A Long Way Home


Saroo Brierley

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A Long Way Home Study Guide

Welcome to the LitCharts study guide on Saroo Brierley's A Long Way Home. Created by the original team behind SparkNotes, LitCharts are the world's best literature guides.

Brief Biography of Saroo Brierley

As Saroo’s memoir explains, he was born in the small central Indian town of Khandwa to a Muslim father and a Hindu mother. He was their third child and was actually born with the name Sheru. His father effectively left the family when Saroo was very young, so Saroo, his brothers, and their mother had to do whatever they could to support the family. They were extremely poor, and Saroo and his siblings were often left home alone for days at a time. When he was five, he mistakenly boarded a train for the city of Calcutta, one of the most dangerous cities in India. He survived for weeks on the streets until he came to the attention of the authorities. The birthday he celebrates is one given to him by the Calcutta authorities; they estimated the year, and the month and day are the date that he arrived at the orphanage. Within seven months, he was adopted by a family in Tasmania, Australia and became Saroo Brierley. He completed a degree in hospitality as a young man, but began working with his father in the family hosepipe business after graduating. While he was in college, he began using Google Earth to look for his hometown, and he finally succeeded after five years of searching. He returned to Khandwa for the first time in 2011 and was able to reconnect with his mother, younger sister, and older brother. He’s been back several times since, and is doing what he can to help his nieces and nephews, buy his mother a house, and support the orphanage in Calcutta that facilitated his adoption. He lives in Hobart, Tasmania.
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Historical Context of A Long Way Home

The subject of international adoption can be a tricky one. Some people, such as Sue Brierley (Saroo’s adoptive mother), believe that international adoption should be made easier and be less regulated so that more people will feel able to do it, while others take a child’s-rights standpoint and insist that there need to be more regulations guiding international adoption. Legally, the second view has more traction. The first international law governing international adoption was passed months after Saroo’s adoption went through in 1987, and two more have followed in the years since. Each country sets its own rules and guidelines for adoption, which can make navigating those rules especially challenging for prospective parents. In much of the world, the U.S. and Australia included, infants and babies under a year old are in extremely high demand for adoption, while older children such as Saroo and Mantosh are overwhelmingly not adopted—though children in their age group make up the majority of adoptable children in many countries. This can, in some cases, lead to a practice known as baby stealing, where people actually kidnap infants to feed the international adoption market. Practices like these are what child’s-rights advocates overwhelmingly wish to stop.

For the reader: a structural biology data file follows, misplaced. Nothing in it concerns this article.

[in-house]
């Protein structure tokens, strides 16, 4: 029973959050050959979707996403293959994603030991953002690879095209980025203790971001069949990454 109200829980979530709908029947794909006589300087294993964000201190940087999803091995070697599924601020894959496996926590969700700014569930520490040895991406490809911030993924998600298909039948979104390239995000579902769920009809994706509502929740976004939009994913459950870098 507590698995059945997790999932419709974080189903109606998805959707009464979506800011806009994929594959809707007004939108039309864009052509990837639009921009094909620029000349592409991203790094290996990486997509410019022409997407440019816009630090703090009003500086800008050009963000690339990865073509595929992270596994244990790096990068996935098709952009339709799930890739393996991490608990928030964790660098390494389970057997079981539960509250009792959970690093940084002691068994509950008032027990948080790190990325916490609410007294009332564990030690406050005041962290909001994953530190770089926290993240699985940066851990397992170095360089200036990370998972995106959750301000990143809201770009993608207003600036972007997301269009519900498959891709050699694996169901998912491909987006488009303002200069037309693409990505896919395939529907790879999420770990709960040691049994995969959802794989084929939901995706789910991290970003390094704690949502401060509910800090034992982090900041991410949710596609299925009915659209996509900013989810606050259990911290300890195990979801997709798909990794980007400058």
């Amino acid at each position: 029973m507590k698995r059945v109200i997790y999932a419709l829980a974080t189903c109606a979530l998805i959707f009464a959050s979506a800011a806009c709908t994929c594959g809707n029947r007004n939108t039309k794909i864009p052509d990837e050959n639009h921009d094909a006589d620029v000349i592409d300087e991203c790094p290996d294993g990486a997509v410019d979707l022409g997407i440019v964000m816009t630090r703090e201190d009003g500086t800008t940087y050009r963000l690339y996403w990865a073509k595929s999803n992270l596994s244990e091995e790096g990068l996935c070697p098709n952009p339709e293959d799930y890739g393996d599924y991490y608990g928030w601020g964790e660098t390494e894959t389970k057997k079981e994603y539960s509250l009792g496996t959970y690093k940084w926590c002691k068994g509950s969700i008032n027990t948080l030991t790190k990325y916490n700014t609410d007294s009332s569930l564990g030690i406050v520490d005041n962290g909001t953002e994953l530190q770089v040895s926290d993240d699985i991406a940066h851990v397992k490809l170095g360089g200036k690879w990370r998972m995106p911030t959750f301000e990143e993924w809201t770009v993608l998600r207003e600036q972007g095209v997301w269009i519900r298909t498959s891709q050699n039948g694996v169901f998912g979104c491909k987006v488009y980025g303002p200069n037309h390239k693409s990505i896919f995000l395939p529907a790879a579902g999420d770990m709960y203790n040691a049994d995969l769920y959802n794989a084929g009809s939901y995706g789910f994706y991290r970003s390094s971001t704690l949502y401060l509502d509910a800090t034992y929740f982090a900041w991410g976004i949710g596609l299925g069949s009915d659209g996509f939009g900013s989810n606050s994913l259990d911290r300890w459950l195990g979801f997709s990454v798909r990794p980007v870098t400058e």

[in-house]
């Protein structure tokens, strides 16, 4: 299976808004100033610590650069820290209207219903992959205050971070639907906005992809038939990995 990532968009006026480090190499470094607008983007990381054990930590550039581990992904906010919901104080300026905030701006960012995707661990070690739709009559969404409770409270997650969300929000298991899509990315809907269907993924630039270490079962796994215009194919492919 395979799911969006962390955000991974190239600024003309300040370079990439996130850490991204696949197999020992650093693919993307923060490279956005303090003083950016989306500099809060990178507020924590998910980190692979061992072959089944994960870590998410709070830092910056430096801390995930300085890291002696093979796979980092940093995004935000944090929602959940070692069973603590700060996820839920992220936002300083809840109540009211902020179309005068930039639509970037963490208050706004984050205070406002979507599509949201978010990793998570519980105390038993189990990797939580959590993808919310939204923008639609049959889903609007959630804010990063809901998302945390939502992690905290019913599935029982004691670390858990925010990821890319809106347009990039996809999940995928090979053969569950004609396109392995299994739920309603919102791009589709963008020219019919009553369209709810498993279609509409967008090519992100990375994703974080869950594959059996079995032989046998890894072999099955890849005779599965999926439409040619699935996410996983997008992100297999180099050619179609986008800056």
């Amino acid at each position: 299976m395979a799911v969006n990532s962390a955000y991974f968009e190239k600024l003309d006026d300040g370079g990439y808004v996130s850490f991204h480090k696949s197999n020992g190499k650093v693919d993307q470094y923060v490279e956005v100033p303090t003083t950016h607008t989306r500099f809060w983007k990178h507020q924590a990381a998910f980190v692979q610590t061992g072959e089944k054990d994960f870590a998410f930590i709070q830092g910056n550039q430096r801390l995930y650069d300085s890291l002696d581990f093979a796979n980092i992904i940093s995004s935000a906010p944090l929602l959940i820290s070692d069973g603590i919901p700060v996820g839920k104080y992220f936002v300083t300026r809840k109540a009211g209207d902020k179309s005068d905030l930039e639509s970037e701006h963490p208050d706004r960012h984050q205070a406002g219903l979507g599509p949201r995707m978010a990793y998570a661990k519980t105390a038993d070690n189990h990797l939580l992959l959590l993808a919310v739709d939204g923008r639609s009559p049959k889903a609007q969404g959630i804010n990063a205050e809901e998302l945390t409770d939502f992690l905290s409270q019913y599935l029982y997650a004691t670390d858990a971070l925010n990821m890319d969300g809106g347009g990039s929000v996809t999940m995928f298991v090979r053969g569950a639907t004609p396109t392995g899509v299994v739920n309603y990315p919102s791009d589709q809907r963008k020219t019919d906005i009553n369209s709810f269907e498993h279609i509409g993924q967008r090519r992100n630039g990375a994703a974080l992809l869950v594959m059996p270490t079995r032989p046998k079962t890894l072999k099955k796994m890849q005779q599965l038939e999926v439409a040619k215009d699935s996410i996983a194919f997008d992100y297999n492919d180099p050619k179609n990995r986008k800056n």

Other Books Related to A Long Way Home

There are a number of memoirs like Saroo’s that follow adopted children as they reconnect with their birth families. These include books like Lucky Girl: A Memoir by Mei-Ling Hopgood, who is contacted by her Chinese birth family when she’s in her twenties, and Red Dust Road: An Autobiographical Journey by Jackie Kay. Books about adoption from parents’ perspectives include The Russian Word for Snow: A True Story of Adoption, which details two American parents’ struggle to adopt a toddler from Russia on the eve of the election of an anti-American leader, as well as No Biking In the House Without a Helmet by Melissa Fay Green, which takes a humorous look at her life as a parent to four biological children and five adopted children from both Ethiopia and Bulgaria.
Key Facts about A Long Way Home
  • Full Title: A Long Way Home: A Boy’s Incredible Journey from India to Australia and Back Again
  • When Written: 2012-13
  • Where Written: Hobart, Tasmania
  • When Published: 2013
  • Literary Period: Contemporary Nonfiction
  • Genre: Memoir
  • Setting: India and Australia, 1985-2012
  • Climax: Saroo reunites with his birth mother, Kamla
  • Antagonist: Poverty, the inconsistencies of memory
  • Point of View: First Person

Extra Credit for A Long Way Home

Nicole Kidman. Sue Brierley has said in interviews that when the subject of adapting A Long Way Home for the screen first came up, the family had a number of conversations about which actors they’d like to see portray them. Sue’s wish came true when Nicole Kidman was cast to play her in Lion, and Kidman was even nominated for the Best Supporting Actress Oscar for her performance.

Doing Good. Mrs. Saroj Sood, as well as several other Indian social workers, hope that the release of both Saroo’s memoir and Lion will push Indian authorities to do better for lost and orphaned children. The children’s home Liluah in particular has come under fire: while individuals involved with the home have been overwhelmingly unwilling to speak about its dark past, social workers who visited around the time Saroo was there insist that Saroo and Lion’s depictions aren’t far off at all.